People who rely only on commercial media (T.V. and radio, that is) are the ones who always complain that “There’s no more good music nowadays.” They blame their lack of initiative and resourcefulness on the scoopery mentality of many music journalists. (“Scoopery” means the penchant to claim that what we see in the commercial or mainstream media is the only music available.) Only a gullible person is usually duped by such bogus journalists, who are there only for the scoop and not really for an authentic love for music. If you are a music enthusiast and are doing your homework, then you should have long known that there will always be interesting artists and music in any given year. All you need is the passion for it and the initiative to look for them. Where? You can buy NME, Mojo, Rolling Stone, Kerrang!, Gramophone, or any other specialty music magazines that cater to your preferred genre of music. There’s the Internet! Simply google your favorite artist or band to know what’s new about them, especially to know if there’s a new album out.
For instance, here are some albums released recently that might cater to your taste.
Blur–The Magic Whip (April 2015) (Britpop)
If you’re a fan of the glossy and shiny type of Britpop, then The Magic Whip is for you. After all, Blur is one of the original purveyors of Britpop music, and the album preceding this was released 12 years ago, and all four original members are involved in it; so, the album should be worth the wait. Recommended songs: “New World Towers,” “Thought I Was a Spaceman,” “My Terracotta Heart.”
10,000 Maniacs – Twice Told Tales (April 2015) (Indie Folk)
Whether the vocalist was Natalie Merchant or Mary Ramsey, 10,000 Maniacs’ music has always been alluring, classy, and nostalgic. In this ninth album of theirs, the band have further delved into their Folk roots, reconstructing age-old Folk songs and tunes that can take the attentive and introspective listener to a rustic journey filled with European tales and stories set to contemporary Indie Folk music. Recommended songs: “She Moved through the Fair,” “Bonny May,” and “Marie’s Wedding.”
Steve Hackett – Wolflight (March 2015) (Progressive Rock)
What can we expect from the guitar meister of Genesis who helped architect the English band’s music during its classic Progressive Rock phase in the 1970s? What else, but a solid and tight album of well-crafted, thickly textured, and elaborately orchestrated music rich with Hackett’s guitar wizardry. After all, Hackett never really stopped from playing and making music since his time with Genesis and pursuing a solo career in 1977. Unsurprisingly, Wolflight is the 24th studio album of the ever proficient and prolific guitarist and songwriter. Recommended songs: “Wolflight,” “The Wheel’s Turning,” and “Black Thunder.”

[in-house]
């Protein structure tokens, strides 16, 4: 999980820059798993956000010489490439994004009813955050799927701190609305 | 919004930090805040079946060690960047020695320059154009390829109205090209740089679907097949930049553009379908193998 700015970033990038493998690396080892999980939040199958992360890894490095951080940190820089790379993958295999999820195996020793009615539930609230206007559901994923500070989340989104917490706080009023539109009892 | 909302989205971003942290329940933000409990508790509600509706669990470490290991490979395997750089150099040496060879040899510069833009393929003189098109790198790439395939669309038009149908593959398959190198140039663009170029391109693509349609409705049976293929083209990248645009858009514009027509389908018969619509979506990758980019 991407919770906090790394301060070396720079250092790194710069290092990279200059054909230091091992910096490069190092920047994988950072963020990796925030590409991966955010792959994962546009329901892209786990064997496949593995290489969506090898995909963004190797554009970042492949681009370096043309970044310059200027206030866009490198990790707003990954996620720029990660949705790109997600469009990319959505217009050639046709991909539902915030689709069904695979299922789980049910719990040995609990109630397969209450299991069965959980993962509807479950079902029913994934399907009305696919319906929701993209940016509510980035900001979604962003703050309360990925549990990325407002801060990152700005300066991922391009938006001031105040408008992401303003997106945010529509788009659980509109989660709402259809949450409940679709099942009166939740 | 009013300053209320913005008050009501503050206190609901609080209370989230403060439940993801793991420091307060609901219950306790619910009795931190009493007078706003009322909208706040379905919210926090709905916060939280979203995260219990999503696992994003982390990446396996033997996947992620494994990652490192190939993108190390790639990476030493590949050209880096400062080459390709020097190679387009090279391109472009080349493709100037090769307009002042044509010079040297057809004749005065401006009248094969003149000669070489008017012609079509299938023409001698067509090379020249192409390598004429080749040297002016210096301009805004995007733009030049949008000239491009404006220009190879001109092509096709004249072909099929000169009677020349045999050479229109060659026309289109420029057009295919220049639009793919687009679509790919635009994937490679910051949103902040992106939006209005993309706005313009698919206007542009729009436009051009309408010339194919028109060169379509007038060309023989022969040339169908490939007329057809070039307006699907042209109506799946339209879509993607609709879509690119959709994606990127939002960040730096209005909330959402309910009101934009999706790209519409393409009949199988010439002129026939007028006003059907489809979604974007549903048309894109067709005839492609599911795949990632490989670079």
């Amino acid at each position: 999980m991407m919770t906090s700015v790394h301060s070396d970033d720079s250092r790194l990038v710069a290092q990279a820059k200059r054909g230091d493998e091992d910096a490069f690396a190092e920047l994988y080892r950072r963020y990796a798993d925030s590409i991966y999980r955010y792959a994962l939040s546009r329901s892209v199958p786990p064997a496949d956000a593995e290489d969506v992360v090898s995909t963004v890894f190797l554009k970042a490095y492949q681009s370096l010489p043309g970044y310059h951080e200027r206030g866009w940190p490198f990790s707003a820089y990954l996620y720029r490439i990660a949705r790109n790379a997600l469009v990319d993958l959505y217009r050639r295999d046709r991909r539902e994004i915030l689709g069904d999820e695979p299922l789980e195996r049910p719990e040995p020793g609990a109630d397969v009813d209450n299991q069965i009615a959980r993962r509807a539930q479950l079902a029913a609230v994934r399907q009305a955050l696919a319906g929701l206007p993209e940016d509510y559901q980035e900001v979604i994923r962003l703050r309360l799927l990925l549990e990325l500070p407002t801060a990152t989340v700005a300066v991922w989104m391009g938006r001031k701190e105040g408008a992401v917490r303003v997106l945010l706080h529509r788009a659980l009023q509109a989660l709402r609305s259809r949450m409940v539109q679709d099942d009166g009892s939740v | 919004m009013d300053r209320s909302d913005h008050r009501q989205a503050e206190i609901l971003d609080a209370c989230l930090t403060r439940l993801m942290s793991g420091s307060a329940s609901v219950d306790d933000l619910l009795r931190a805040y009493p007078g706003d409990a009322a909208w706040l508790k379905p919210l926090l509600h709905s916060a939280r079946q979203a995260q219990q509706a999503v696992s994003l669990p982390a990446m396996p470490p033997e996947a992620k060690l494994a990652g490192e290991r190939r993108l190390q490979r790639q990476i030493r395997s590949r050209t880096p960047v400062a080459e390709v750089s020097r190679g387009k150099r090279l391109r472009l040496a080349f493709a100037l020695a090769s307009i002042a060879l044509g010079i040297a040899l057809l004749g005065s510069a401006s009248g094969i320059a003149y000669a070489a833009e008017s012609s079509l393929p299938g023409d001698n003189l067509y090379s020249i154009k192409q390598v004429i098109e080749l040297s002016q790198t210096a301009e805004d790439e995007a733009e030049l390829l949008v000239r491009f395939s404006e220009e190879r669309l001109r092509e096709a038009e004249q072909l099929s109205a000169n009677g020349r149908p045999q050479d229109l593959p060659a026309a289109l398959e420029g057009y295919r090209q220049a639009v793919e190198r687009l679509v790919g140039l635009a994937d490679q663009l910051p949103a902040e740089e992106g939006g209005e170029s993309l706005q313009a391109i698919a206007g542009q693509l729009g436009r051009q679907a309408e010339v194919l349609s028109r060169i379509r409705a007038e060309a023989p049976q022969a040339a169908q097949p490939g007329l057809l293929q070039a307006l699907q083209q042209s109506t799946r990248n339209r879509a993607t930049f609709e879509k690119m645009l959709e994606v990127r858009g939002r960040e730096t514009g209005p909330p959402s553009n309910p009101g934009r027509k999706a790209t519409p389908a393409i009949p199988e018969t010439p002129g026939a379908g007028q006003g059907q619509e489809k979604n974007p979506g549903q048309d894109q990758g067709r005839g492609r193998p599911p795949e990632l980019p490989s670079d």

The Charlatans U.K. – Modern Nature (January 2015) (Alternative Rock)
Another Britpop pioneer, The Charlatans U.K. stands out from all the shine and sheen because of their predilection for old Soul and Psychedelia, which they incorporate effectively in their brand of Alternative Rock with Pop sensibilities. Modern Nature is the English band’s 12th studio album, and all the distinct characteristics that its predecessors’ contain all remain intact—jangly guitars, Hammond organ, driving bass, airdrumming-inducing beats and rhythms, and most especially Tim Burgess’s dreamy vocals. Recommended songs: “Talking in Tones,” “Emilie,” “Let the Good Times Be Never Ending.”
Katrina Leskanich (of Katrina & the Waves) – Blisland (August 2014) (Country Pop)
The voice behind “Walking on Sunshine” is back with another solo effort. Blisland can be blissful not only for old fans of Katrina & the Waves’ New-Wavey kind of Pop but also for contemporary music fans who enjoy Country Pop in the veins of Faith Hill, Shania Twain, Dixie Chicks, and Taylor Swift. Recommended songs: “Sun Coming Upper,” “Definition,” and “Texas Cloud.”
These are just a few of the new albums released recently. If you’re really a music lover and have been doing your homework, then there’s no excuse for claiming that there’s no more good music these days. Surely you’re simply not looking in the right places.